But after the affair with the dress, she realizes and tries to convince Judith that “…an integer can’t exist without integrity. That’s what we are, together – a whole being, a fabric, a complex – we’re completed.” Judith’s decision to marry fractures this completion and dislodges Cassandra. She has nowhere to go but “fly apart,” though she knows that this will separate her even farther from Jude.

Baker’s style is infused with electricity, tension, and a West-Coast world-weariness (“…[I] scraped the plate and rinsed the cups and the glass and put them back in the dishwasher. It wasn’t easy, but nothing is.”) It’s a novel filled with light and despair, anguish and pathos and extreme feeling. It made me think of the film Rachel’s Getting Married, another story of a conniving, distraught sister and the issues of family history, responsibilities, and relationships that spark and collide at significant events.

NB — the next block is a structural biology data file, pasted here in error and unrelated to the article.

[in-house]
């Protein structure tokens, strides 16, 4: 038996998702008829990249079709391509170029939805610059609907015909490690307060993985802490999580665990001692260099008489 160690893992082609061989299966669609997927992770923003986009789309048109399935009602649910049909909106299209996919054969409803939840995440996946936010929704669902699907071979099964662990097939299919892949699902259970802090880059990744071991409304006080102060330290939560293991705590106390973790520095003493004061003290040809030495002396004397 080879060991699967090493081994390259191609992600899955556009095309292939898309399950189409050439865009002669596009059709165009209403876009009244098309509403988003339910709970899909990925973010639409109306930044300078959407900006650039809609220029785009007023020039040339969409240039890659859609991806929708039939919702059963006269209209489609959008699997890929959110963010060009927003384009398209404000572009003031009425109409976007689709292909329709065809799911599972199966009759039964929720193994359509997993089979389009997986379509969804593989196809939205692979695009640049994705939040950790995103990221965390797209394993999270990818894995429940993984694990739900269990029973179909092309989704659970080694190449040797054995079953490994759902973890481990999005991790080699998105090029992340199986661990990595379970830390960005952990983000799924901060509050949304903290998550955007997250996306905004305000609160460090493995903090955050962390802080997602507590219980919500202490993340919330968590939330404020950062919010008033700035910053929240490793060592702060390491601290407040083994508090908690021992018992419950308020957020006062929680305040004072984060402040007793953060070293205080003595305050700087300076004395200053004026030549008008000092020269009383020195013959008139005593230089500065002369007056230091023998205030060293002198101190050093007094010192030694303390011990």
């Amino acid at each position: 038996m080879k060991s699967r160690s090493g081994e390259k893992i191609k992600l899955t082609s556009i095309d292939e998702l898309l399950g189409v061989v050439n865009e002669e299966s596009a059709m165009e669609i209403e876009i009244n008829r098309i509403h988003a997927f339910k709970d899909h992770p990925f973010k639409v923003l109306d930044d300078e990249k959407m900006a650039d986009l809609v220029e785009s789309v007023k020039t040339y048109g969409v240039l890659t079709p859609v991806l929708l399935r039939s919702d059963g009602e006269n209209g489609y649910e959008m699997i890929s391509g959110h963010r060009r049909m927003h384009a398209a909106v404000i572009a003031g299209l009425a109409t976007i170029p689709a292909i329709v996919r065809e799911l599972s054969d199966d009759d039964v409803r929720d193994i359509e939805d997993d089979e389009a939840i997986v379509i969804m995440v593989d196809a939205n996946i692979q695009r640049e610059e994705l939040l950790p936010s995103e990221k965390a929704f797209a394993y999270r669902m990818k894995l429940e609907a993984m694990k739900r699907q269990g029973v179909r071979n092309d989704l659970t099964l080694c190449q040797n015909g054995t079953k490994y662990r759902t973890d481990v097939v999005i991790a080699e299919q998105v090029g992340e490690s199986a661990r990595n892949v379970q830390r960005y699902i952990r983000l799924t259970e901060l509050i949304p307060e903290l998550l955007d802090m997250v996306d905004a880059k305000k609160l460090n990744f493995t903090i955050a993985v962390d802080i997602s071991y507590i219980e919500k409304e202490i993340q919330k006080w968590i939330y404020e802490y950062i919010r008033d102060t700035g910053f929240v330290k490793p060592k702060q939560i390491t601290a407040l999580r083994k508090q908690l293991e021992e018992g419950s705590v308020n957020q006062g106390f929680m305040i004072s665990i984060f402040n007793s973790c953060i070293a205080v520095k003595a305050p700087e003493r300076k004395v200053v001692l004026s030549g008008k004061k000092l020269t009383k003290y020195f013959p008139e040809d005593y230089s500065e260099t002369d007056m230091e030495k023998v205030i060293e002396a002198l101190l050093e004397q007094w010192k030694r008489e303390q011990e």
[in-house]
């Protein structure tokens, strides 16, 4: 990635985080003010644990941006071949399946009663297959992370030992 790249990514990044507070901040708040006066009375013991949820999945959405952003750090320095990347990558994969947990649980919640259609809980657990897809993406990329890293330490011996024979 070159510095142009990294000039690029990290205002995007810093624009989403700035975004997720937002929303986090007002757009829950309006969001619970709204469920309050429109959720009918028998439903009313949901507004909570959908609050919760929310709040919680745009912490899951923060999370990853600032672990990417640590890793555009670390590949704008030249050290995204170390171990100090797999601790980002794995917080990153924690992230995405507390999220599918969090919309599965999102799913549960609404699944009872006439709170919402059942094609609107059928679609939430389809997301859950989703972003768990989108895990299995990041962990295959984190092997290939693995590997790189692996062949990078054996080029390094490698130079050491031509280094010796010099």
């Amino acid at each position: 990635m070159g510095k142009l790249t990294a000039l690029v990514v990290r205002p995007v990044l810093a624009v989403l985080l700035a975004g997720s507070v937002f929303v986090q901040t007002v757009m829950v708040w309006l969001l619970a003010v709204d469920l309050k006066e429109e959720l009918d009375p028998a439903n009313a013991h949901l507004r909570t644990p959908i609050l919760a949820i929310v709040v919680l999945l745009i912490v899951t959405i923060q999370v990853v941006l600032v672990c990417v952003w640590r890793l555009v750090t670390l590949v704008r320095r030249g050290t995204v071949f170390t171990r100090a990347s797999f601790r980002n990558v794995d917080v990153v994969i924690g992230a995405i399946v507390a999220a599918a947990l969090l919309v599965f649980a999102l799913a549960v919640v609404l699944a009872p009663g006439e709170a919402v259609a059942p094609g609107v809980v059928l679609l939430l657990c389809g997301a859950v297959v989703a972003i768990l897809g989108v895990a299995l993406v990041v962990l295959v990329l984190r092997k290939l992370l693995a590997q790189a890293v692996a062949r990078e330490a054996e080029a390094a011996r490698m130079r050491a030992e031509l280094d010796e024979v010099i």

Read Dorothy Baker. I wholly agree with the reviewer calling Cassandra at the Wedding a modern American classic.

(And, if there are doubts, I can happily say that at no point did I derail the Tuttle-Tomaschke wedding.)

Friday, August 6, 2010

Harping On


There is something so ironically aggressive about the harp. The playing - plucking and hammering and coaxing - looks incredibly violent, but its icy sounds are sweet and precise.